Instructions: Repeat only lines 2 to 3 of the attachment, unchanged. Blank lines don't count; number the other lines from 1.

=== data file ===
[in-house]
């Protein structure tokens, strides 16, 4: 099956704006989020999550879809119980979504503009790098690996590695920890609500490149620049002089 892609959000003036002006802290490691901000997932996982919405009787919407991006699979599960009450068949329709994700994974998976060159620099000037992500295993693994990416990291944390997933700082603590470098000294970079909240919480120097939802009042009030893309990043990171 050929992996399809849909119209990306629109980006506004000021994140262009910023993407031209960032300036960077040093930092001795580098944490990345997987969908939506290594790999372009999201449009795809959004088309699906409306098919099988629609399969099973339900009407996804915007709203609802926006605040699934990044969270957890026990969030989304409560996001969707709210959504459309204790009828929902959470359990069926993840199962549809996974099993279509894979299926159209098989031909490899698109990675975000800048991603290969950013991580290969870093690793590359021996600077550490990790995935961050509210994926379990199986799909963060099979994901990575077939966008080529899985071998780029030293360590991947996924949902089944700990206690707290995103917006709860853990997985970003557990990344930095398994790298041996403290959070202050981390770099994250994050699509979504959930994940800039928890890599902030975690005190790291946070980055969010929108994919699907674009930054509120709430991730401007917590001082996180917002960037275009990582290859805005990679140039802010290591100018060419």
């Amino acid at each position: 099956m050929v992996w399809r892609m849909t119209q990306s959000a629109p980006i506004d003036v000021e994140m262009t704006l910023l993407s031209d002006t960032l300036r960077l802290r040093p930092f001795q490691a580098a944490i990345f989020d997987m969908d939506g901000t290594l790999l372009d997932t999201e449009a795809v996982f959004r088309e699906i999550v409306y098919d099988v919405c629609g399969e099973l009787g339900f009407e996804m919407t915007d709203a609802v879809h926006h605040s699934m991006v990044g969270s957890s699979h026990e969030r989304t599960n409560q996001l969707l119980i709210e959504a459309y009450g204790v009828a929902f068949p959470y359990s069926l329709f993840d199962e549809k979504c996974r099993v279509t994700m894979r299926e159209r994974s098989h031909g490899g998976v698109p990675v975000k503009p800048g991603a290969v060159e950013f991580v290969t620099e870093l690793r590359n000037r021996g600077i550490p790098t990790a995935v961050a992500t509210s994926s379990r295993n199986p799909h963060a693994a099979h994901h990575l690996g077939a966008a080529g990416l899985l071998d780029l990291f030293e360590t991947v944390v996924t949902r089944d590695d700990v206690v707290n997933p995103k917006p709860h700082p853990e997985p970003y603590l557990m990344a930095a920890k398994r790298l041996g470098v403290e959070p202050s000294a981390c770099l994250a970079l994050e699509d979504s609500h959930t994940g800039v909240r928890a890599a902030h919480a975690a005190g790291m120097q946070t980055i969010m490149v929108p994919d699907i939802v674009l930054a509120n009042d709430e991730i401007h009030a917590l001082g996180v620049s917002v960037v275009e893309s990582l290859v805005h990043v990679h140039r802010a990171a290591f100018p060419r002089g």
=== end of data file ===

């Protein structure tokens, strides 16, 4: 099956704006989020999550879809119980979504503009790098690996590695920890609500490149620049002089 892609959000003036002006802290490691901000997932996982919405009787919407991006699979599960009450068949329709994700994974998976060159620099000037992500295993693994990416990291944390997933700082603590470098000294970079909240919480120097939802009042009030893309990043990171 050929992996399809849909119209990306629109980006506004000021994140262009910023993407031209960032300036960077040093930092001795580098944490990345997987969908939506290594790999372009999201449009795809959004088309699906409306098919099988629609399969099973339900009407996804915007709203609802926006605040699934990044969270957890026990969030989304409560996001969707709210959504459309204790009828929902959470359990069926993840199962549809996974099993279509894979299926159209098989031909490899698109990675975000800048991603290969950013991580290969870093690793590359021996600077550490990790995935961050509210994926379990199986799909963060099979994901990575077939966008080529899985071998780029030293360590991947996924949902089944700990206690707290995103917006709860853990997985970003557990990344930095398994790298041996403290959070202050981390770099994250994050699509979504959930994940800039928890890599902030975690005190790291946070980055969010929108994919699907674009930054509120709430991730401007917590001082996180917002960037275009990582290859805005990679140039802010290591100018060419």
């Amino acid at each position: 099956m050929v992996w399809r892609m849909t119209q990306s959000a629109p980006i506004d003036v000021e994140m262009t704006l910023l993407s031209d002006t960032l300036r960077l802290r040093p930092f001795q490691a580098a944490i990345f989020d997987m969908d939506g901000t290594l790999l372009d997932t999201e449009a795809v996982f959004r088309e699906i999550v409306y098919d099988v919405c629609g399969e099973l009787g339900f009407e996804m919407t915007d709203a609802v879809h926006h605040s699934m991006v990044g969270s957890s699979h026990e969030r989304t599960n409560q996001l969707l119980i709210e959504a459309y009450g204790v009828a929902f068949p959470y359990s069926l329709f993840d199962e549809k979504c996974r099993v279509t994700m894979r299926e159209r994974s098989h031909g490899g998976v698109p990675v975000k503009p800048g991603a290969v060159e950013f991580v290969t620099e870093l690793r590359n000037r021996g600077i550490p790098t990790a995935v961050a992500t509210s994926s379990r295993n199986p799909h963060a693994a099979h994901h990575l690996g077939a966008a080529g990416l899985l071998d780029l990291f030293e360590t991947v944390v996924t949902r089944d590695d700990v206690v707290n997933p995103k917006p709860h700082p853990e997985p970003y603590l557990m990344a930095a920890k398994r790298l041996g470098v403290e959070p202050s000294a981390c770099l994250a970079l994050e699509d979504s609500h959930t994940g800039v909240r928890a890599a902030h919480a975690a005190g790291m120097q946070t980055i969010m490149v929108p994919d699907i939802v674009l930054a509120n009042d709430e991730i401007h009030a917590l001082g996180v620049s917002v960037v275009e893309s990582l290859v805005h990043v990679h140039r802010a990171a290591f100018p060419r002089g």